By Kevin Jagernauth | The Playlist May 19, 2013 at 10:45AM
It's hardly any surprise for people who follow film news (or read this site) that cinema, at least as far as the major Hollywood studios go, is mostly a dead art. With a shift toward four-quadrant, brand pushing, sequel spawning blockbusters, the days of the $50 million drama are a distant memory. And so here comes James Toback's "Seduced And Abandoned," described by the director as an "uncategorizable" film that finds him teaming with Alec Baldwin, as they set their cameras on the movers and shakers (financially speaking) in the movie biz, while talking to filmmakers and actors about their craft, moviemaking, and much more.
What most folks may not know is that the Cannes Film Festival, in addition to being one of the most prestigious festivals in the world, also boasts a massive movie market. Taking up an entire floor in the Palais, as well as numerous pavilions outside, producers, reps, film commissions and much more from around the world descend upon Cannes to make deals, sign checks and do some major business. Wonder why it seems there is a never-ending slew of new projects announced right around the festival? This is why. And so last year's Cannes Film Festival served as the perfect place for Baldwin and Toback to pitch "Last Tango In Tikrit," their erotic, sexually charged drama, for which they are looking to find $20-25 million to make. Neve Campbell (who worked with Toback in "When I Will Be Loved") is lined up to co-star with Baldwin, and the director and actor take a bunch of meetings which ultimately serve as the foundation of the documentary.
Whether or not 'Tikrit' is real as a project (it probably isn't) is beside the point, as Toback and Baldwin are more interested in exploring the decision-making process when it comes to funding movies. "I don't believe in the Cannes Film Festival," producer Avi Lerner ("Olympus Has Fallen," "The Iceman," "The Expendables" and many, many more) says. Admitting he's strictly driven by the how much profit a movie can make, his blunt statement is more or less true for many of the industry people Baldwin and Toback meet. Universal's Ron Meyer openly admits that in Hollywood nobody gets rewarded for making a good film that earns no money...but if you make a bad film, and it makes millions, you'll come out smelling like a rose.
Highlighting the contrast between those who put up the money and those who make the movies, Toback and Baldwin spend a considerable amount of time with various directors and actors. Roman Polanski reveals that he doubled the initial (low) budget of "Repulsion" just to get it made to his liking, while acknowledging that "Rosemary's Baby" was a product of meeting famed producer Robert Evans. In short, he's always largely been able to make the movies he wants, and even got the ending he wanted for "Chinatown" after Robert Towne initially drafted something much happier. And the same goes for Martin Scorsese, who candidly admits he's too old to start subverting the system, but encourages up-and-coming filmmakers to try to find ways to make movies outside the system, utilizing new technologies.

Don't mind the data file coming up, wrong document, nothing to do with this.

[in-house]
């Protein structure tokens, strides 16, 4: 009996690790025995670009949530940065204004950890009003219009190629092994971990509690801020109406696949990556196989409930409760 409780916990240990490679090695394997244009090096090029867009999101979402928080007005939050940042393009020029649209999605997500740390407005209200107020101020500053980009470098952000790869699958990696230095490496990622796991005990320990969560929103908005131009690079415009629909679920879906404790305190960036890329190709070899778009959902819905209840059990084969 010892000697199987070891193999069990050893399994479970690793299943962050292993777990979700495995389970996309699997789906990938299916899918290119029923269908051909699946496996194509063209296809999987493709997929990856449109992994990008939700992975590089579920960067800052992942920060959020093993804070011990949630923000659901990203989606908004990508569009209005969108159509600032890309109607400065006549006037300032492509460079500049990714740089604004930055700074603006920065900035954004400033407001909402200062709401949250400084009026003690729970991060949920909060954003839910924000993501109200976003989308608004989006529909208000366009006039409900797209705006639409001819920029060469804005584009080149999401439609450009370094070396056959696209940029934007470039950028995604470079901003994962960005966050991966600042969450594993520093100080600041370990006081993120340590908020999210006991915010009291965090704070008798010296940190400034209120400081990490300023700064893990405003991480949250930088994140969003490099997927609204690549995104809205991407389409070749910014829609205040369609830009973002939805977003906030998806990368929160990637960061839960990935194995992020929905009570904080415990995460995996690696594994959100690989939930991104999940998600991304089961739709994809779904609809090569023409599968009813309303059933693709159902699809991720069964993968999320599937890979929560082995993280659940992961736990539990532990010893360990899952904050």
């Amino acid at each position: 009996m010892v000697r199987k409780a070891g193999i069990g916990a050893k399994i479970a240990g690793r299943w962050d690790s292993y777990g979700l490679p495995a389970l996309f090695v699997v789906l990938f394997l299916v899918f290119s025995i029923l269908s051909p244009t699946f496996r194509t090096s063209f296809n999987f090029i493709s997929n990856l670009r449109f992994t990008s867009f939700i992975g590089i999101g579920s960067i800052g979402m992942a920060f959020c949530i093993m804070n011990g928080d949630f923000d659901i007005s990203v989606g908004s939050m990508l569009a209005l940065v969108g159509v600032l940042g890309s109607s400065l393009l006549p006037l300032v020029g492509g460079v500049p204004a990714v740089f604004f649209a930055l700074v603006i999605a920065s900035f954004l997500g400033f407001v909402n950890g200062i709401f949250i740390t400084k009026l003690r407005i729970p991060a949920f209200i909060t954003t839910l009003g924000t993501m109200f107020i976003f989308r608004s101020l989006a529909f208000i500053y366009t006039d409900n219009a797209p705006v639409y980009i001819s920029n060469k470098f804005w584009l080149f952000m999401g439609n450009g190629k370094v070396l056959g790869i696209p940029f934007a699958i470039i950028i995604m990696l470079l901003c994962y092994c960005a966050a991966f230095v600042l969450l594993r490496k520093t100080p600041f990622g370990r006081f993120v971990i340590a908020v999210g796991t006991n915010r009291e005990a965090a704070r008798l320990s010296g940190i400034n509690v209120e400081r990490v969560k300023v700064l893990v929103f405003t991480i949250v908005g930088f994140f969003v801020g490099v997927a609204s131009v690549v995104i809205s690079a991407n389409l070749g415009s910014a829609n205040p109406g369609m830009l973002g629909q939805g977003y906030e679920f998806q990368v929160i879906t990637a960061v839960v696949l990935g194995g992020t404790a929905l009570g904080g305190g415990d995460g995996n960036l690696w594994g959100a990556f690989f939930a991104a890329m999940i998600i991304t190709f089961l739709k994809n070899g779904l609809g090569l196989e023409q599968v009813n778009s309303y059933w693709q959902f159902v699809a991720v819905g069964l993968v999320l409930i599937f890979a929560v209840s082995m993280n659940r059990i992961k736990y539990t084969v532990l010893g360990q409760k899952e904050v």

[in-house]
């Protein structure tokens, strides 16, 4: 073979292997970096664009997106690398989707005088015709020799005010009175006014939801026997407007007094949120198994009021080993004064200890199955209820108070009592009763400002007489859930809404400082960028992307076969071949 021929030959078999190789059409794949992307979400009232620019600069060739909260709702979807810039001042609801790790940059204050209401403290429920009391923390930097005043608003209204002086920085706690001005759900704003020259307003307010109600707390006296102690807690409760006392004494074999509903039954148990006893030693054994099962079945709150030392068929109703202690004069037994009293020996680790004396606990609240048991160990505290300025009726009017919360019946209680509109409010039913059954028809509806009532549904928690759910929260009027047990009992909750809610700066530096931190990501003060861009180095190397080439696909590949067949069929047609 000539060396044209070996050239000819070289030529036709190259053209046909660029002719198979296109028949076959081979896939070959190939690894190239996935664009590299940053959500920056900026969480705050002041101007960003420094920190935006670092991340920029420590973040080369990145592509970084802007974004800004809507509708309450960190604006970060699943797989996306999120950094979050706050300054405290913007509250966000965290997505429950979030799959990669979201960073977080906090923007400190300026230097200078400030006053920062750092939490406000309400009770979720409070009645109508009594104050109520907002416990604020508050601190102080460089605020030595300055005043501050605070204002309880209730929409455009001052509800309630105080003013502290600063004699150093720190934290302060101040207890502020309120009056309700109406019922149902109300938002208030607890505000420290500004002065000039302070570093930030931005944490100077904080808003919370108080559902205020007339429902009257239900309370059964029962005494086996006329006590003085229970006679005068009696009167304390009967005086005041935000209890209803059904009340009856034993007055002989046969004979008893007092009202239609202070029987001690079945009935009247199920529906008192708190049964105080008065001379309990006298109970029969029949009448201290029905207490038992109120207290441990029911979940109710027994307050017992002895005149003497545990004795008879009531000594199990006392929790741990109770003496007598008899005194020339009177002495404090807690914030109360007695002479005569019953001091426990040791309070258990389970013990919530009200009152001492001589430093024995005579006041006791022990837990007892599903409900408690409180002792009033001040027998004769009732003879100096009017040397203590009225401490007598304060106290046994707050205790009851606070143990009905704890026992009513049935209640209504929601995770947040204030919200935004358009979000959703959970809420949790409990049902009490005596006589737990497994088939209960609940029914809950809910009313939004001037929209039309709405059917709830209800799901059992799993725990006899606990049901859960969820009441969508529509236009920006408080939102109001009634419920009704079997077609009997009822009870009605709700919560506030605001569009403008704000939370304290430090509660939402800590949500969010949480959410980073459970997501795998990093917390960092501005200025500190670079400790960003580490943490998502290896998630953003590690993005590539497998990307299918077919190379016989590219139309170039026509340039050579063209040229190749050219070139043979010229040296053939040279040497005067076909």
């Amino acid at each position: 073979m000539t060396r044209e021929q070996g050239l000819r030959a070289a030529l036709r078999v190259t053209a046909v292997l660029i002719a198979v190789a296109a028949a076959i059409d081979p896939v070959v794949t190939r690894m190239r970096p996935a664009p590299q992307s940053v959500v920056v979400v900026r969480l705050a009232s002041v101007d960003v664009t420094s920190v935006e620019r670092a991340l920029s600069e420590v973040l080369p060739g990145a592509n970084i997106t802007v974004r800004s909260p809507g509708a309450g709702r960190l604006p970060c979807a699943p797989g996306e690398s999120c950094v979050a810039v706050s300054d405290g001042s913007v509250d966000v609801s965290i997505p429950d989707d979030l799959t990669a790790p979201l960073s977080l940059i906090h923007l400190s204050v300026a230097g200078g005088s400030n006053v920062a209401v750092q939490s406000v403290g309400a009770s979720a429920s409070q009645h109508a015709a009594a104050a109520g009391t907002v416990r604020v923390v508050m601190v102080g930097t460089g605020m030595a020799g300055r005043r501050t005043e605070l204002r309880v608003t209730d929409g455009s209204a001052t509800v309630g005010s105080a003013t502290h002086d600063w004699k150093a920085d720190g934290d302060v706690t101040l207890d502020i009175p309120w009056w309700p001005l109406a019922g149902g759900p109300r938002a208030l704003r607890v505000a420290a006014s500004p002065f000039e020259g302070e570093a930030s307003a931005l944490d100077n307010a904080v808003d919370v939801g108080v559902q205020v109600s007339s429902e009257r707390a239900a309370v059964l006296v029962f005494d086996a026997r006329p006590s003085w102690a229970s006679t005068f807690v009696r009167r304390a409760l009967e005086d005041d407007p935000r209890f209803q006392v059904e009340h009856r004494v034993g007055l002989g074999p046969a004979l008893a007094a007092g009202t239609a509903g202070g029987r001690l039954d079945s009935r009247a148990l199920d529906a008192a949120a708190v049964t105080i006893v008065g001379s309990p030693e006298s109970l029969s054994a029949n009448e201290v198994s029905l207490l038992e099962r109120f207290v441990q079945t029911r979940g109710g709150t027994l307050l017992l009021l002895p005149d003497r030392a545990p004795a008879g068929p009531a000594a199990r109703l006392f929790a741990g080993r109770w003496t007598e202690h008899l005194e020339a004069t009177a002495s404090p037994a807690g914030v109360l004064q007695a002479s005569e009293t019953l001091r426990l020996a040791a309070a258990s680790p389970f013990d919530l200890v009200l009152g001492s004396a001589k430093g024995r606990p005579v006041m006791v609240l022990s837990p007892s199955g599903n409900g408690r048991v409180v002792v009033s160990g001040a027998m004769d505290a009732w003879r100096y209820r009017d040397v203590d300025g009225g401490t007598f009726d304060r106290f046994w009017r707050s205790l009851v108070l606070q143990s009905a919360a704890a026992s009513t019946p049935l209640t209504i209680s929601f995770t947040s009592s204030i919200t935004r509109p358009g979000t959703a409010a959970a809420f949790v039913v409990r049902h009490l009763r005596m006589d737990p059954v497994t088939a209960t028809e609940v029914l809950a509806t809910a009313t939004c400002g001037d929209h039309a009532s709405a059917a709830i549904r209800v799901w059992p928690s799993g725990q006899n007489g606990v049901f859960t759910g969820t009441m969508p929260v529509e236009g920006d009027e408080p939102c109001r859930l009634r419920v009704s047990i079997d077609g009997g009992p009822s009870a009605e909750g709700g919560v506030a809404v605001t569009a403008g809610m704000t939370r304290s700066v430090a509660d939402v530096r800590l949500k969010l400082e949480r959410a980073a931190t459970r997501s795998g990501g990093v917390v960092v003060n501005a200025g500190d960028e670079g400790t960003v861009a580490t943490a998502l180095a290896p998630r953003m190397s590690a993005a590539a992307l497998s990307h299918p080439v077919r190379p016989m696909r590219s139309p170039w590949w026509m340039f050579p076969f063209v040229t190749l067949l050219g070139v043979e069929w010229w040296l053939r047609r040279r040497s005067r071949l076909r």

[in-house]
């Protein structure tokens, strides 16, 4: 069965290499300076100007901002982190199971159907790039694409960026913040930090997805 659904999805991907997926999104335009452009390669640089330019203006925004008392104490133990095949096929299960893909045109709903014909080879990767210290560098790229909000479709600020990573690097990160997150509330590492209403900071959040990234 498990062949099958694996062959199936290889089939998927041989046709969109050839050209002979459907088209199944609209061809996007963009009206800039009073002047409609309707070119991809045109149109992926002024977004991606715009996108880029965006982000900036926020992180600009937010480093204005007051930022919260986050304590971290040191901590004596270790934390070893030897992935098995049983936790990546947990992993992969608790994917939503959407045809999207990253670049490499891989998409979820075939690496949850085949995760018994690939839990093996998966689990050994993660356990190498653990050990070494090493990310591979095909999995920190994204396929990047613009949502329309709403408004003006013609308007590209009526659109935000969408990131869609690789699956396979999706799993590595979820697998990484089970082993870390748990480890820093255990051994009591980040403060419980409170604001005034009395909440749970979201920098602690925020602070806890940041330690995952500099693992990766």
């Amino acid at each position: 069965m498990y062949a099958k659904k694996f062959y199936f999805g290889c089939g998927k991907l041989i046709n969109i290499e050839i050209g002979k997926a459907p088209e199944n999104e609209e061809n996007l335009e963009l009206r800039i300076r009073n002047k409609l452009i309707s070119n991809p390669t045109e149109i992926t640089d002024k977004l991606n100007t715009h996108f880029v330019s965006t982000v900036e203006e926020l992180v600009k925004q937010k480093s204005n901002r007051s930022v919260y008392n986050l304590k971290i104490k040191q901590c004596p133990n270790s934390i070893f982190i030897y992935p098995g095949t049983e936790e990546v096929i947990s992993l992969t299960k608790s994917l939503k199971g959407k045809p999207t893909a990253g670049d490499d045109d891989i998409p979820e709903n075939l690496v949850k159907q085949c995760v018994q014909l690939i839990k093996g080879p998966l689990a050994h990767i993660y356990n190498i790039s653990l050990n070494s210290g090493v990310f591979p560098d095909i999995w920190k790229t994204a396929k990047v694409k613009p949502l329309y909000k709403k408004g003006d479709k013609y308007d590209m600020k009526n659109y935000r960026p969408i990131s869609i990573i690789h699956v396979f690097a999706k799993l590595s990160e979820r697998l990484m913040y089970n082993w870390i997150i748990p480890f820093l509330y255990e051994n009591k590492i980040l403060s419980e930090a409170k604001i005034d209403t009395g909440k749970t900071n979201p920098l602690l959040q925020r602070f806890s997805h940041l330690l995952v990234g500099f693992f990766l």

Meanwhile, Ryan Gosling shares a great anecdote about the stamina needed to make it Hollywood, sharing a typical story of a struggling actor making it to their first audition, and how they'll continually pick themselves up after getting knocked down. And Berenice Bejo (a previous Cannes darling for "The Artist," and this year's Cannes darling for "The Past") is perhaps the most level-headed of any of the talent involved, fully self-aware that the buzz of the moment never lasts, and that her future success and access to top shelf scripts is far from guaranteed.
The range of stars is enviable -- Bernardo Bertolucci, Francis Ford Coppola, Jessica Chastain, Diane Kruger, James Caan and more -- while the insights from financial types are interesting, if not totally obvious. It's not a shock to learn that an erotic drama with Baldwin and Campbell is a difficult sell -- the consensus is that with the two of them attached, the movie is only likely to get $4-5 million from investors. And again, it's hardly a twist that the more big name stars involved, the easier it will be to get money, and probably more than they are looking for.
"Seduced And Abandoned" (a description that Baldwin uses in his comparison of the movies to an ex-girlfriend you keep going back to) doesn't unveil any grand revelations about the state of finding money to make movies. Yes, there are less dollars going around, and it's becoming more difficult to make challenging, interesting projects -- and so, what do filmmakers do? That's what "Seduced And Abandoned" fails to address, with the movie more content to revel in the surreal, abstract and sometimes harsh truths about finding money, rather than endeavoring to find new avenues or -- god forbid -- find a way (like many directors do) to work on a smaller budget. The movie says nothing new in that regard.
And there is something slightly uncomfortable about successful people, with solid careers in the industry, being concerned at just how many millions they can get to make a movie. Most young directors or actors would kill to bend the ear of some of the people Baldwin and Toback get access to in the movie, and this is an issue that is arguably more important to up and coming moviemakers. That quibble aside, the insider look at the industry is appealing, and "Seduced And Abandoned" is enjoyable but lightweight, and if anything, reaffirms that art doesn't come easy. [B]